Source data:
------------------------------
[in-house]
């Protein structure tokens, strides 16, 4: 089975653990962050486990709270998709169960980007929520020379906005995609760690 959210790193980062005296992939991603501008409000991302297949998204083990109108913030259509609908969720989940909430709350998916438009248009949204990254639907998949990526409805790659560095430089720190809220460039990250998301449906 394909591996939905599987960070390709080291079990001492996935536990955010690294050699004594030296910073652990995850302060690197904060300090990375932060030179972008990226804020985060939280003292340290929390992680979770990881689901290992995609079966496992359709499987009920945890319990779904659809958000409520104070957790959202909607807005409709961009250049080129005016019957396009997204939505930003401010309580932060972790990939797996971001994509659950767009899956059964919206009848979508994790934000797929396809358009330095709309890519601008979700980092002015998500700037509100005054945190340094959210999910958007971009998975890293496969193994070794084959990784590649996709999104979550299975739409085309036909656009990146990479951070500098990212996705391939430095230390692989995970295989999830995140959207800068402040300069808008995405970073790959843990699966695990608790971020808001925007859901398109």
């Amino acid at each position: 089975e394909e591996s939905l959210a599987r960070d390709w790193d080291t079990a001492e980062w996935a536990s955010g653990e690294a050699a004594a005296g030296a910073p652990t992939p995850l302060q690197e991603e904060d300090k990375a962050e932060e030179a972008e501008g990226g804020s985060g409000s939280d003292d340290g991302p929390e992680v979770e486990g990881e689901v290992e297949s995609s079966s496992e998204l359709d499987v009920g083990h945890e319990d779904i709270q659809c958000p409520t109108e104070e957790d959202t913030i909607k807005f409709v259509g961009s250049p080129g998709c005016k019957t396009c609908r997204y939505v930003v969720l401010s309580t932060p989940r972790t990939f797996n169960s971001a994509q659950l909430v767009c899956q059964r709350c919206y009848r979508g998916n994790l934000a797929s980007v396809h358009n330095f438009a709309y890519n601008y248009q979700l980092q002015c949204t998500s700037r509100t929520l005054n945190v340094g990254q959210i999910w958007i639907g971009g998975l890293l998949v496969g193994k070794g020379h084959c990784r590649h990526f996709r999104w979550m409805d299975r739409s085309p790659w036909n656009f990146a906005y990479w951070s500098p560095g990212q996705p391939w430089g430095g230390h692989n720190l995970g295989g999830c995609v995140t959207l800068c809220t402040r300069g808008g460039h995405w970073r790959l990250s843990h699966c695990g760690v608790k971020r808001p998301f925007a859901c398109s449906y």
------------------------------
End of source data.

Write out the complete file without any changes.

[in-house]
């Protein structure tokens, strides 16, 4: 089975653990962050486990709270998709169960980007929520020379906005995609760690 959210790193980062005296992939991603501008409000991302297949998204083990109108913030259509609908969720989940909430709350998916438009248009949204990254639907998949990526409805790659560095430089720190809220460039990250998301449906 394909591996939905599987960070390709080291079990001492996935536990955010690294050699004594030296910073652990995850302060690197904060300090990375932060030179972008990226804020985060939280003292340290929390992680979770990881689901290992995609079966496992359709499987009920945890319990779904659809958000409520104070957790959202909607807005409709961009250049080129005016019957396009997204939505930003401010309580932060972790990939797996971001994509659950767009899956059964919206009848979508994790934000797929396809358009330095709309890519601008979700980092002015998500700037509100005054945190340094959210999910958007971009998975890293496969193994070794084959990784590649996709999104979550299975739409085309036909656009990146990479951070500098990212996705391939430095230390692989995970295989999830995140959207800068402040300069808008995405970073790959843990699966695990608790971020808001925007859901398109």
């Amino acid at each position: 089975e394909e591996s939905l959210a599987r960070d390709w790193d080291t079990a001492e980062w996935a536990s955010g653990e690294a050699a004594a005296g030296a910073p652990t992939p995850l302060q690197e991603e904060d300090k990375a962050e932060e030179a972008e501008g990226g804020s985060g409000s939280d003292d340290g991302p929390e992680v979770e486990g990881e689901v290992e297949s995609s079966s496992e998204l359709d499987v009920g083990h945890e319990d779904i709270q659809c958000p409520t109108e104070e957790d959202t913030i909607k807005f409709v259509g961009s250049p080129g998709c005016k019957t396009c609908r997204y939505v930003v969720l401010s309580t932060p989940r972790t990939f797996n169960s971001a994509q659950l909430v767009c899956q059964r709350c919206y009848r979508g998916n994790l934000a797929s980007v396809h358009n330095f438009a709309y890519n601008y248009q979700l980092q002015c949204t998500s700037r509100t929520l005054n945190v340094g990254q959210i999910w958007i639907g971009g998975l890293l998949v496969g193994k070794g020379h084959c990784r590649h990526f996709r999104w979550m409805d299975r739409s085309p790659w036909n656009f990146a906005y990479w951070s500098p560095g990212q996705p391939w430089g430095g230390h692989n720190l995970g295989g999830c995609v995140t959207l800068c809220t402040r300069g808008g460039h995405w970073r790959l990250s843990h699966c695990g760690v608790k971020r808001p998301f925007a859901c398109s449906y």